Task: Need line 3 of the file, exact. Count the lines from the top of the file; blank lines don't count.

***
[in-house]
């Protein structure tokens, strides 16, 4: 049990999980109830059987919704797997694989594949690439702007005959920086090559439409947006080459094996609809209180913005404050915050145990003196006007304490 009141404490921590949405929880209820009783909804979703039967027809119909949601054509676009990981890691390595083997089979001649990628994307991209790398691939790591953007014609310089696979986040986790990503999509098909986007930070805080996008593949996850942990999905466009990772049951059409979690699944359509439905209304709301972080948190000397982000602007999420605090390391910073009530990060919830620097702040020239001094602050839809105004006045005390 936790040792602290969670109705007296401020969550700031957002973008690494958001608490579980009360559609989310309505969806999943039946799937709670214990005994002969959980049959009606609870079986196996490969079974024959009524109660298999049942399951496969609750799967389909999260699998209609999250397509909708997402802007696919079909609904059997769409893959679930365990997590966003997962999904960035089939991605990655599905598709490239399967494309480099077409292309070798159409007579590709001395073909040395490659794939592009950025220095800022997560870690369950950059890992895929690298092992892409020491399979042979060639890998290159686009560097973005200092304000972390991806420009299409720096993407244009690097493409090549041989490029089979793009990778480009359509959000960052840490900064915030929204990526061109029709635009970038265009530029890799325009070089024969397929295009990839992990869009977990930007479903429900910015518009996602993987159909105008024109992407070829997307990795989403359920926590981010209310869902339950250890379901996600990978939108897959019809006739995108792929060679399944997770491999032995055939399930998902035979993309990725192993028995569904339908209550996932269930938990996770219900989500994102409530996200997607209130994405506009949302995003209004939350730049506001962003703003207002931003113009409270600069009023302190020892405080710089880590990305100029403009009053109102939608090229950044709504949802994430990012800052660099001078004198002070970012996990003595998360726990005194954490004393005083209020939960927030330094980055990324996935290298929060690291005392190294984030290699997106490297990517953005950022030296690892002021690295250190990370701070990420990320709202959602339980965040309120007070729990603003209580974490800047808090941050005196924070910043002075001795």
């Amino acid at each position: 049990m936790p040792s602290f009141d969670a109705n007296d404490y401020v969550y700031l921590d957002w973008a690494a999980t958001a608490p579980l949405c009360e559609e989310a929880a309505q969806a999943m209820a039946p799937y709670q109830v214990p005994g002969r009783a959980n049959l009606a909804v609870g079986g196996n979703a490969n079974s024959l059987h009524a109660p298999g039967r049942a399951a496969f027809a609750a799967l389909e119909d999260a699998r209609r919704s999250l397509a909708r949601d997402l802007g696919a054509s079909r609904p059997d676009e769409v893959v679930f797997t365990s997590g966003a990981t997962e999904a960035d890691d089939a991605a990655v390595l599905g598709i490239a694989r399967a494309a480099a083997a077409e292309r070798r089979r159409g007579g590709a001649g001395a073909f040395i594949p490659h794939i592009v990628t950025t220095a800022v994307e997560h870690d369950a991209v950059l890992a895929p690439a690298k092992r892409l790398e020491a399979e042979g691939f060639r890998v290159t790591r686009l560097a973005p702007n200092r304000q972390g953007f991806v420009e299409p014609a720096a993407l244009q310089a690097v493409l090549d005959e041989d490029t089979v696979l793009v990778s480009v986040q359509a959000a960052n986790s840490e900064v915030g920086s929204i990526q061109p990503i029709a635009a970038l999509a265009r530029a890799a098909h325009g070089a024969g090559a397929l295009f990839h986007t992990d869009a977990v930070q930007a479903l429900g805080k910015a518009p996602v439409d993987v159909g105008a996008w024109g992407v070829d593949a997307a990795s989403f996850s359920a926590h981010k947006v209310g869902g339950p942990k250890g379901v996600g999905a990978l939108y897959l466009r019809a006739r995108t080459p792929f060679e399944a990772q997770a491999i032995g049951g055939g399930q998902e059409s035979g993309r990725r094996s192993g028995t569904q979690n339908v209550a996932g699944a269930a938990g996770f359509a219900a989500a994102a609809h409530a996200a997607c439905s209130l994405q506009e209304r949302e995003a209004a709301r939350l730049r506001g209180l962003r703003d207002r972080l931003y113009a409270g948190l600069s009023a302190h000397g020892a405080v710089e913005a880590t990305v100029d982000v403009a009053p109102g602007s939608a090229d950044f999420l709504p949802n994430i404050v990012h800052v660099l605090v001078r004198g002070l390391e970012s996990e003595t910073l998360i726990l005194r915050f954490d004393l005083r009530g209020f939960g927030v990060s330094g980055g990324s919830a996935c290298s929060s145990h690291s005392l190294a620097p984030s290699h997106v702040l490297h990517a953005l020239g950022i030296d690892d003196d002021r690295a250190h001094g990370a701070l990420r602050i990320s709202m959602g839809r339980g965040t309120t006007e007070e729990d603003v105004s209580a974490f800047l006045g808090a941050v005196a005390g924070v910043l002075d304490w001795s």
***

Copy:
């Amino acid at each position: 049990m936790p040792s602290f009141d969670a109705n007296d404490y401020v969550y700031l921590d957002w973008a690494a999980t958001a608490p579980l949405c009360e559609e989310a929880a309505q969806a999943m209820a039946p799937y709670q109830v214990p005994g002969r009783a959980n049959l009606a909804v609870g079986g196996n979703a490969n079974s024959l059987h009524a109660p298999g039967r049942a399951a496969f027809a609750a799967l389909e119909d999260a699998r209609r919704s999250l397509a909708r949601d997402l802007g696919a054509s079909r609904p059997d676009e769409v893959v679930f797997t365990s997590g966003a990981t997962e999904a960035d890691d089939a991605a990655v390595l599905g598709i490239a694989r399967a494309a480099a083997a077409e292309r070798r089979r159409g007579g590709a001649g001395a073909f040395i594949p490659h794939i592009v990628t950025t220095a800022v994307e997560h870690d369950a991209v950059l890992a895929p690439a690298k092992r892409l790398e020491a399979e042979g691939f060639r890998v290159t790591r686009l560097a973005p702007n200092r304000q972390g953007f991806v420009e299409p014609a720096a993407l244009q310089a690097v493409l090549d005959e041989d490029t089979v696979l793009v990778s480009v986040q359509a959000a960052n986790s840490e900064v915030g920086s929204i990526q061109p990503i029709a635009a970038l999509a265009r530029a890799a098909h325009g070089a024969g090559a397929l295009f990839h986007t992990d869009a977990v930070q930007a479903l429900g805080k910015a518009p996602v439409d993987v159909g105008a996008w024109g992407v070829d593949a997307a990795s989403f996850s359920a926590h981010k947006v209310g869902g339950p942990k250890g379901v996600g999905a990978l939108y897959l466009r019809a006739r995108t080459p792929f060679e399944a990772q997770a491999i032995g049951g055939g399930q998902e059409s035979g993309r990725r094996s192993g028995t569904q979690n339908v209550a996932g699944a269930a938990g996770f359509a219900a989500a994102a609809h409530a996200a997607c439905s209130l994405q506009e209304r949302e995003a209004a709301r939350l730049r506001g209180l962003r703003d207002r972080l931003y113009a409270g948190l600069s009023a302190h000397g020892a405080v710089e913005a880590t990305v100029d982000v403009a009053p109102g602007s939608a090229d950044f999420l709504p949802n994430i404050v990012h800052v660099l605090v001078r004198g002070l390391e970012s996990e003595t910073l998360i726990l005194r915050f954490d004393l005083r009530g209020f939960g927030v990060s330094g980055g990324s919830a996935c290298s929060s145990h690291s005392l190294a620097p984030s290699h997106v702040l490297h990517a953005l020239g950022i030296d690892d003196d002021r690295a250190h001094g990370a701070l990420r602050i990320s709202m959602g839809r339980g965040t309120t006007e007070e729990d603003v105004s209580a974490f800047l006045g808090a941050v005196a005390g924070v910043l002075d304490w001795s």